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6 March 2014 1:04 pm ,
Vol. 343 ,
Early in April, the first of a fleet of environmental monitoring satellites will lift off from Europe's spaceport in...
Since 2000, U.S. government health research agencies have spent almost $1 billion on an effort to churn out thousands...
Magdalena Koziol, a former postdoc at Yale University, was the victim of scientific sabotage. Now, she is suing the...
Antiretroviral drugs can protect people from becoming infected by HIV. But so-called pre-exposure prophylaxis, or PrEP...
Two studies show that eating a diet low in protein and high in carbohydrates is linked to a longer, healthier life, and...
Considered an icon of conservation science, researchers at World Wildlife Fund (WWF) headquarters in Washington, D.C.,...
The new atlas, which shows the distribution of important trace metals and other substances, is the first product of...
- 6 March 2014 1:04 pm , Vol. 343 , #6175
- About Us
To Russia, With Love
31 January 2012 4:08 pm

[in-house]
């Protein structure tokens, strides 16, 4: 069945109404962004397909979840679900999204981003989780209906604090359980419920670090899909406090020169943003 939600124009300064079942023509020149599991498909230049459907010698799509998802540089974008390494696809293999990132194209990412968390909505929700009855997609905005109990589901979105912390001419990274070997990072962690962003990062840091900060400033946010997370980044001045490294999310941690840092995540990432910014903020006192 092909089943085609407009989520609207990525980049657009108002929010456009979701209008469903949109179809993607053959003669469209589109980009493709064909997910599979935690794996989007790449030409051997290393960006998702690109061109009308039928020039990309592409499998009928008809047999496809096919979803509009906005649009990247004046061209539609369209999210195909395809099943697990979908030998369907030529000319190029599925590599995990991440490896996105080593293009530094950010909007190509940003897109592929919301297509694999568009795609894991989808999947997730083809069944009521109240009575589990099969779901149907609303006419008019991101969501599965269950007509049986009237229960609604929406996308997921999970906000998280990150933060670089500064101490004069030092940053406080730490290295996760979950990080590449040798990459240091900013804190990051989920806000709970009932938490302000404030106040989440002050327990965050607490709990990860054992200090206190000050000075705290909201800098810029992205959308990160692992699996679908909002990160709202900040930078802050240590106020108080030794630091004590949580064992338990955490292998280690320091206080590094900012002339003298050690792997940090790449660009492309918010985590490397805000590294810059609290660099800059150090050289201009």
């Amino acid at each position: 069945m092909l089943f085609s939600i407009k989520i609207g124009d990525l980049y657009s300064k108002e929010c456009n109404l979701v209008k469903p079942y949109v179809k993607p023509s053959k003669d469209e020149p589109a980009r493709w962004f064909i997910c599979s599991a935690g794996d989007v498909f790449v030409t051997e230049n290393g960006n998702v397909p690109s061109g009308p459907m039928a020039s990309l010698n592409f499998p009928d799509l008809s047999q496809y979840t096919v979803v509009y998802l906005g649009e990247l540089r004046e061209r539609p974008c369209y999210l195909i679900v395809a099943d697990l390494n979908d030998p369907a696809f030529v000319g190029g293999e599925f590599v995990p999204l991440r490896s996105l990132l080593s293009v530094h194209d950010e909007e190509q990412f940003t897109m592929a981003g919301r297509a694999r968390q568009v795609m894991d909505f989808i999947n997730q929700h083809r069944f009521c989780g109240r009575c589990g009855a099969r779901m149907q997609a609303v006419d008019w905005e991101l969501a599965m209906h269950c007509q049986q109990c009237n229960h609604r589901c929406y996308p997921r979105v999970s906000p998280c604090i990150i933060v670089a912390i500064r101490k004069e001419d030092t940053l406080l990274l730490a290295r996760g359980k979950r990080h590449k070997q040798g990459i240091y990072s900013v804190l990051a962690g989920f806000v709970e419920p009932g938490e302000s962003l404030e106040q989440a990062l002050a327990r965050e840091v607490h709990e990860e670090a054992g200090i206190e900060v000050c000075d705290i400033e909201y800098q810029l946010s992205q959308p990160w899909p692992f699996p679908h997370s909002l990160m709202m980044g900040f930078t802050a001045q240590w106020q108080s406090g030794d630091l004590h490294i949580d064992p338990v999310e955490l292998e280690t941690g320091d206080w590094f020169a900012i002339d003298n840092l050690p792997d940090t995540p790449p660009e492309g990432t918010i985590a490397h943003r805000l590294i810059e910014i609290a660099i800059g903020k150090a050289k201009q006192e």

Stephen J. O'Brien, has left the National Cancer Institute's (NCI's) Laboratory of Genomic Diversity after 25 years as its head to help jump-start genome bioinformatics at St. Petersburg University in Russia. Last fall, O'Brien was awarded a 3-year, $5 million "megagrant" from the Russian Ministry of Education and Science, a program started in 2010 to boost Russian science by attracting big-name researchers to work at least part-time in that country. Though a cancer institute researcher, O'Brien had also concentrated on comparative genetic studies to understand the evolution and conservation of mammals. In 2009, he and two others started the Genome 10K project, a call for the sequencing of 10,000 vertebrates. However, NCI was becoming ever less supportive of nonhuman research and "the list of things they didn't want me to do was longer than the list of things they wanted me to," says O'Brien. He says he knew his work with the Genome 10K project would be limited and that he wouldn't be able to accept the megagrant while still working for NCI. So last month, he retired from NCI.
The megagrants program has gotten mixed reviews. Yet O'Brien says he is making headway setting up the new center, to be named after a famous Russian evolutionary biologist, Theodosius Dobzhansky. Over the next 3 years, O'Brien will spend at least 4 months per year in Russia working at the center, which is due to open in May. "I'm very excited about the prospects for the future," he says.